Starting a story is an interesting process. I feel it is always good to start in the middle of an action and learn the situation and characters going forward. One of the dangers is of getting sidetracked into events that make no difference if they are there or not. In writing, everything needs to serve the story or rather the momentum of the plot. Here is an example of an unused opening for my Rebel’s Edge series. In fact, this portion is not used at all in the completed manuscript as it really is an aside. The Lakes is based on real place I used to ride my bike to as a teenager, traveling down lonely paths to find nature in the suburbs.
The Lakes wasn’t always fenced off like this as it used to be a place of wonder and escape from suburbia. The area was once a rock quarry now abandoned and filled with water to give some apartments their namesake and justify the cost of a view. Teenagers used to party here and drink beer and smoke on the small beaches or take canoes out above the depths. I was lucky enough to experience some of it and miss the bad things.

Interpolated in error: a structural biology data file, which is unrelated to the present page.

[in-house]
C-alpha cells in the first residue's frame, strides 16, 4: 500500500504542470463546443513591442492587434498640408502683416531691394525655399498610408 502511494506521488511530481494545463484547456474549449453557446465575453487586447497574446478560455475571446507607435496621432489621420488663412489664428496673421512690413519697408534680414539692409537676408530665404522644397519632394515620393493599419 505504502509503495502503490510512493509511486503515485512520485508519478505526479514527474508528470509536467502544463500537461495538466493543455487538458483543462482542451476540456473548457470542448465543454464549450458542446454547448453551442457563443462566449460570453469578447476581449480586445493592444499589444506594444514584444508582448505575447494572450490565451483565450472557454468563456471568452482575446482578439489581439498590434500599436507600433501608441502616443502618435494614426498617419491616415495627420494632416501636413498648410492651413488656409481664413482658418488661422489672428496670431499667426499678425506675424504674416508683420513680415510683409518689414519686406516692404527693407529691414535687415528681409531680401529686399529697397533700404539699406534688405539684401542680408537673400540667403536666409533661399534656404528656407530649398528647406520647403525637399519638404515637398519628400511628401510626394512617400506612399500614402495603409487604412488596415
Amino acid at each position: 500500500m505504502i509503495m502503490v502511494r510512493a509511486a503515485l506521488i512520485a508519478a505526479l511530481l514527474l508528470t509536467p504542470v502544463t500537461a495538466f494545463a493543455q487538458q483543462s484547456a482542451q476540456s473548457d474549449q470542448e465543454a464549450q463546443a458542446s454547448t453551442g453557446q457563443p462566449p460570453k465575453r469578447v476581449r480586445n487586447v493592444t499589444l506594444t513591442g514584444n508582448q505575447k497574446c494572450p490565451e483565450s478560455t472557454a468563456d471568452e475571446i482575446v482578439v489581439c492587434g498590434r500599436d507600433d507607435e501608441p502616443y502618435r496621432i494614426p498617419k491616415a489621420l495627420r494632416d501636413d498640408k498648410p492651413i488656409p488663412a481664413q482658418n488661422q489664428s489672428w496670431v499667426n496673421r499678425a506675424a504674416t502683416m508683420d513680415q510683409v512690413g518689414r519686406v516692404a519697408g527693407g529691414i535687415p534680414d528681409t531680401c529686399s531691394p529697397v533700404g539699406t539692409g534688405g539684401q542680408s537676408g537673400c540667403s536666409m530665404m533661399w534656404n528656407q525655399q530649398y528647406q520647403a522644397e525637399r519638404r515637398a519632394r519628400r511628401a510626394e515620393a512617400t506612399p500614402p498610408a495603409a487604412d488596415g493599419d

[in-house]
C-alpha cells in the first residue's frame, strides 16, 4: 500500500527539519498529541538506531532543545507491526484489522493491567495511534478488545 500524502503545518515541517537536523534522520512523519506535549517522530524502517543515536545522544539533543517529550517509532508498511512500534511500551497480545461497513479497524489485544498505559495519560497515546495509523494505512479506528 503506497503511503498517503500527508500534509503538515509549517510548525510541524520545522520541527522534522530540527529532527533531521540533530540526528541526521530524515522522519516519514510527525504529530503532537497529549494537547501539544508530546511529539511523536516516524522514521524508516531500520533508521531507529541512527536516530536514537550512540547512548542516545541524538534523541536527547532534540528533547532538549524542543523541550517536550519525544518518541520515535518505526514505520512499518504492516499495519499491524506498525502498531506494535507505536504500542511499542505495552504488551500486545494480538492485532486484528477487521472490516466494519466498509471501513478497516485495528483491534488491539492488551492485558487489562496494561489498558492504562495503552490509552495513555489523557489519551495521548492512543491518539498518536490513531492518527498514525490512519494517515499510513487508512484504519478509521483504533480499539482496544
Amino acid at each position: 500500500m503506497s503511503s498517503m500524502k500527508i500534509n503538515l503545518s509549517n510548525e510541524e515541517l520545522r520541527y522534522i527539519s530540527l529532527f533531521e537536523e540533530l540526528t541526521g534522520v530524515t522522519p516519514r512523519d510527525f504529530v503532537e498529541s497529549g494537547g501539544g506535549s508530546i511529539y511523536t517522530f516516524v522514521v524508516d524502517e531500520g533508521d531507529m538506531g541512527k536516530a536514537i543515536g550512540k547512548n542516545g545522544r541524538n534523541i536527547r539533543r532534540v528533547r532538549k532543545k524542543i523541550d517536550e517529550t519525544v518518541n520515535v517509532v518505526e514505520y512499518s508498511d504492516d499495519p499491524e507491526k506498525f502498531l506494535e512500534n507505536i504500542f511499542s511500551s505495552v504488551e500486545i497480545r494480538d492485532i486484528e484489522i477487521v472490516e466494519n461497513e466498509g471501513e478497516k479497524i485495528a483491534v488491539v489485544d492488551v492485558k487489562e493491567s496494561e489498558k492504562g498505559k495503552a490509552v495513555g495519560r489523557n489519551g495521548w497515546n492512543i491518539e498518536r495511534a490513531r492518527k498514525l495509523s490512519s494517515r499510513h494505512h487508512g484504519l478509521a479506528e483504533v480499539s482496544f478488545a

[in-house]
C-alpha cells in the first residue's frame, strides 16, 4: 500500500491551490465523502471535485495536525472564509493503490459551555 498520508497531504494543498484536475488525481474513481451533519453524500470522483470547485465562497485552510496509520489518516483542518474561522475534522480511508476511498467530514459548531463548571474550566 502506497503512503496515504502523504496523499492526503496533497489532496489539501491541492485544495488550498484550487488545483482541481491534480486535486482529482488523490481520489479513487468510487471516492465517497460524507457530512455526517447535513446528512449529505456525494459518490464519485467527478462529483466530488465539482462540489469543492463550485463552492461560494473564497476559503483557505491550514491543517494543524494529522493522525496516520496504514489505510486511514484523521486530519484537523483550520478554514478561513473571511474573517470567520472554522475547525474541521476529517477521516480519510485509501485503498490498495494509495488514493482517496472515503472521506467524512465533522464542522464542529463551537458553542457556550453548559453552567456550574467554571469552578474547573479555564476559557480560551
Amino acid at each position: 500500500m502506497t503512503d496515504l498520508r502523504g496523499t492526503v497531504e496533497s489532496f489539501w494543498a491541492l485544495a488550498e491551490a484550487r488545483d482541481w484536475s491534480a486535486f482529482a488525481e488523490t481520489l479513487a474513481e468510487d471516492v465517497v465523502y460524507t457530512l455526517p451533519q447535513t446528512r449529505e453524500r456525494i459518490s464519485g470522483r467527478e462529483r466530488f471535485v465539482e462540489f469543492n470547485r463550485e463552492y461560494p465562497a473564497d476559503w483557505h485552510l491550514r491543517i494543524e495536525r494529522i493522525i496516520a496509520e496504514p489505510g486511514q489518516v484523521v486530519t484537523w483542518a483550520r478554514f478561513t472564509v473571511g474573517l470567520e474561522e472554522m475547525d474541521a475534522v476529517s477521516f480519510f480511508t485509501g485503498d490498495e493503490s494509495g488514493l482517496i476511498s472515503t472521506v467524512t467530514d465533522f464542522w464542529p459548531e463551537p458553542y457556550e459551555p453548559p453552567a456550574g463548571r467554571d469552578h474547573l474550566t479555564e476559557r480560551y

Every once in a while there was a drowning, but the scene that shut The Lakes down was of legend. Stories change as they are handed down and retold and I believe this one is no different. I was hanging out with Emilio and Alex, the guys I party with in the neighborhood, when bold and brash Marcos told me the newest version. Apparently, there were a bunch of kids hanging around and drinking in the sun as usual with a few of them swimming and funning around. One guy swam farther out and got close to a canoe that was occupied with some dude and a couple of pit bulls. The dogs must have got upset from the splashing water and jumped in, thrashing the guy in some kind of bloody frenzy. Girls screamed and everyone freaked out. By the time the cops came most of the kids had split. The police searched, even brought in divers, and never found the guy’s body. Supposedly, there are all kinds of caves and stuff down there, deep under the water, from when this was a quarry. A line from a horror movie finishes the story in my head with, “He’s still down there.”
The intro touches on the character’s, Johnny’s, interest in horror, but it was the wrong starting point to enter into the story. The location was fine, but I needed to focus on leading up to the inciting incident to move forward. The above discard was meant for the third and final book. Over the Edge, was the hardest to write of the series. Being based on a true story made it difficult to follow as real lives take different paths. The key I found was to keep the narrative focus on friendship with few exceptions and that is how I was able to stay on course with the similar theme of Punks, and Suburbia.
All three manuscripts of my Rebel’s Edge series are complete and in the submission process. I look forward to the day I can share them with the world.